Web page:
Our relationship towards others, is of course deeply related to our relationship with God; for if we are transformed by the love of God, we will radiate love to others. If we cut ourselves off from the source of life and grace; this will affect our relationships not only with others, but with the whole created order. If we consume more than our fair share of the planet’s resources, then our greed will have a big impact on others, who have less to live on, and so on. Relationships matter, and affect all of us (and especially the most vulnerable in our world), as illustrated by Hosea and Gomer’s 3 children.
The author of the book of Hosea wants the reader to visualise this, to recognise that God, humankind and creation are linked; and when that relational chord is broken, judgement, violence, abandonment and neglect can take root, affecting others in the process.
Our NT reading is about prayer; and prayer is primarily about relationship.
We don’t have the time to go into this now, but there are many kinds of prayer: petitionary prayer, silent prayer, prayer as lament, as protest, prayers of thanksgiving, adoration and intercession. But what all these kinds of prayer have in common is that they are about relationship.
In our NT reading from Luke 11, Jesus teaches his disciples to pray; and immediately connects Father and Son, between heaven and earth; the kingdom of God and its relation to the world. It is a prayer which at its core contains the plea for God’s reign of justice, peace and reconciliation to come to our world:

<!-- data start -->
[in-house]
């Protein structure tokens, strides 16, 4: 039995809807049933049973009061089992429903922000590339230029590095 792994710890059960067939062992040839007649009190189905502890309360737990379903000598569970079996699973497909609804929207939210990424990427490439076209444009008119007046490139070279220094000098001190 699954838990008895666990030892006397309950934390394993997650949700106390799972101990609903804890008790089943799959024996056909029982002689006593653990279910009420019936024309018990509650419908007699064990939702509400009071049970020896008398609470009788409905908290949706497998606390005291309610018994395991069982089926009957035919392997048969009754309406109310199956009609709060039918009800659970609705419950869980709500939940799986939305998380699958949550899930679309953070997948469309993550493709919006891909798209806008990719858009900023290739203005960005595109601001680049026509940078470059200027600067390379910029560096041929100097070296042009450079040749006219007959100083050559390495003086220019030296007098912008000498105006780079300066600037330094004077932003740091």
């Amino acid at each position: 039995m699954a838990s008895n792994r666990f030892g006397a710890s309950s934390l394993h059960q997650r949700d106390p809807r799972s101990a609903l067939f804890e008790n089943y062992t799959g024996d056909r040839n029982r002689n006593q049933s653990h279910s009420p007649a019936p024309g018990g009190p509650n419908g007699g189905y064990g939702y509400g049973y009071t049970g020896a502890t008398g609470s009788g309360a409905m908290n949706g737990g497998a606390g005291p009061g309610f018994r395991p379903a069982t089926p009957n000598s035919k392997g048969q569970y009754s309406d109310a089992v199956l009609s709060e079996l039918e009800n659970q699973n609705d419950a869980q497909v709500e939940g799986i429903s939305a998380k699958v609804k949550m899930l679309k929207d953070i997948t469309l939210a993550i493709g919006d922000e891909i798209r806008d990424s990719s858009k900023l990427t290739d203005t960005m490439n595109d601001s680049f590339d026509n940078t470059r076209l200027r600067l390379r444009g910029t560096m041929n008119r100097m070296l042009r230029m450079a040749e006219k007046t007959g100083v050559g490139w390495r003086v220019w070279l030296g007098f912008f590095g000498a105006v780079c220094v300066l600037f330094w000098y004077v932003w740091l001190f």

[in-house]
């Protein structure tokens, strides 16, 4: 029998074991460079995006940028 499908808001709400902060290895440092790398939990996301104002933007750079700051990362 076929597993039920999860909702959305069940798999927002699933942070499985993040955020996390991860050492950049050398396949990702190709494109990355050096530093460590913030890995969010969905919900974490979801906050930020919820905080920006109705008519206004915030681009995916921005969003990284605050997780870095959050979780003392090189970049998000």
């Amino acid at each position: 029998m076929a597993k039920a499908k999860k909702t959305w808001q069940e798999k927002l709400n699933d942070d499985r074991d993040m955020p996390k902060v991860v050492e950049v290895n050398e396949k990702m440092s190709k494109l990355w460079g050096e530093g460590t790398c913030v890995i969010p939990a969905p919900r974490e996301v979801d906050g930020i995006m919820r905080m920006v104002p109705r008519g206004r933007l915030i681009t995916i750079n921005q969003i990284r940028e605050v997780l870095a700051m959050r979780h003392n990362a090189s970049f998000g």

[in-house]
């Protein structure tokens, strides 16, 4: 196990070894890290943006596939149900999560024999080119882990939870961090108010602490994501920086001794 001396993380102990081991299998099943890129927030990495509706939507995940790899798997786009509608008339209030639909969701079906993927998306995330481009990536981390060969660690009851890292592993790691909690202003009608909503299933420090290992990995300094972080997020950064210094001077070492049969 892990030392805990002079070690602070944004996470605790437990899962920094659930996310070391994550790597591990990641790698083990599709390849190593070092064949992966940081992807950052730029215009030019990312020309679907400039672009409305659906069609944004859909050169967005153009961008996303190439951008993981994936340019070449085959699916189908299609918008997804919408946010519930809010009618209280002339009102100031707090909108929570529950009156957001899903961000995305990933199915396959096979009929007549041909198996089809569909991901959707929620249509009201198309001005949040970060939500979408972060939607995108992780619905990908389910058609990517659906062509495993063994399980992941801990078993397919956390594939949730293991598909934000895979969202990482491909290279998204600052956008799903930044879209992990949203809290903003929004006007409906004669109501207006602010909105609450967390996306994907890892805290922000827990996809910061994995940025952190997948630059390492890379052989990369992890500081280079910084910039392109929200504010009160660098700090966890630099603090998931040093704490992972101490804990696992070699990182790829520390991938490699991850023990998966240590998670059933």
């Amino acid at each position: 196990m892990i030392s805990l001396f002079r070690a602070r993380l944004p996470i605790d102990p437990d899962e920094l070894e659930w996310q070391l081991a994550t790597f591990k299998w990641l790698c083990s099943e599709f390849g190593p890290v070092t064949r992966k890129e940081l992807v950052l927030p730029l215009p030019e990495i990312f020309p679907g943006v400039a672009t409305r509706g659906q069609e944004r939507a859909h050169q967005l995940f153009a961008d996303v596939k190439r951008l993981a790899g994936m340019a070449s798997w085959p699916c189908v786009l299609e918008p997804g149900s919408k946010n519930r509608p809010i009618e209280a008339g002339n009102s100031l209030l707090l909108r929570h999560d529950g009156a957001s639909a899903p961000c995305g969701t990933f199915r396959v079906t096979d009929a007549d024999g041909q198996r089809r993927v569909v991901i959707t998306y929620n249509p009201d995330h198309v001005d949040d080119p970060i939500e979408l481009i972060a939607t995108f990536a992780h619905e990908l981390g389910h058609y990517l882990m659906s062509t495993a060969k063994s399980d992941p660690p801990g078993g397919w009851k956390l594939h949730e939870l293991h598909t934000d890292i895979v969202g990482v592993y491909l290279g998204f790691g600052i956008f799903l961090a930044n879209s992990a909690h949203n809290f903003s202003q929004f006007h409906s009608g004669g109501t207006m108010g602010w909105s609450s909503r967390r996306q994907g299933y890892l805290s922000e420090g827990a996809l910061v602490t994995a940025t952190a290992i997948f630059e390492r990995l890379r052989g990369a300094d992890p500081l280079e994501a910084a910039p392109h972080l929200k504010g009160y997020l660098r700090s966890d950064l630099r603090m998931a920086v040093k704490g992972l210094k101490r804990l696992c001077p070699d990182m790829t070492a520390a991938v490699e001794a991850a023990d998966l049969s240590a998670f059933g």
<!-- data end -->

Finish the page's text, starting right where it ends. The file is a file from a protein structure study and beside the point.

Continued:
may your kingdom come.
How did Jesus go about establishing the Kingdom of God on this earth? Through acts of healing, inclusion, generosity, compassion and outpoured love.
We have spoken about the many images and depictions of God in the OT; but who does Jesus associates himself with?
Jesus never associates himself with the military commander Joshua, but with the suffering servant of the Second Isaiah, who is ‘as one cast out’, one who is ‘acquainted with suffering and grief’. And the image he most associates with is that of the good shepherd, leading his flock to rivers of living water.
You cannot get a much more contrasting image then between a shepherd and a military commander.
And Jesus does not only identify with this image, but embodies it. Just like Hosea embodies the broken relationships that go wrong and have untold consequences on others; Jesus, the word incarnate, embodies the good shepherd, the suffering King, who comes into our world of pain, taking on its burden and weight, even to the point of death.
Mercy and grace will win out in the end.
Even in the Hosea passage, in verse 10 of chapter 1 we read that to those who are not God’s people, He will still treat them as ‘children of God’.
Grace and mercy will prevail. This is our hope, our longing & our prayer:
‘Thy kingdom come, thy will be done, on earth as it is in heaven’
This was Jesus’ prayer, and it is a prayer that we will say as we gather at the table of our Lord shortly; a table which speaks about relationships restored. A table which speaks of our suffering God, who enters our world of pain, sorrow and death; to make us whole, to breathe life and hope into the frailties of our faltering lives and world.
Glory be to the father, and to the son, and to the Holy Spirit, as it was in the beginning is now, and evermore shall be. Amen.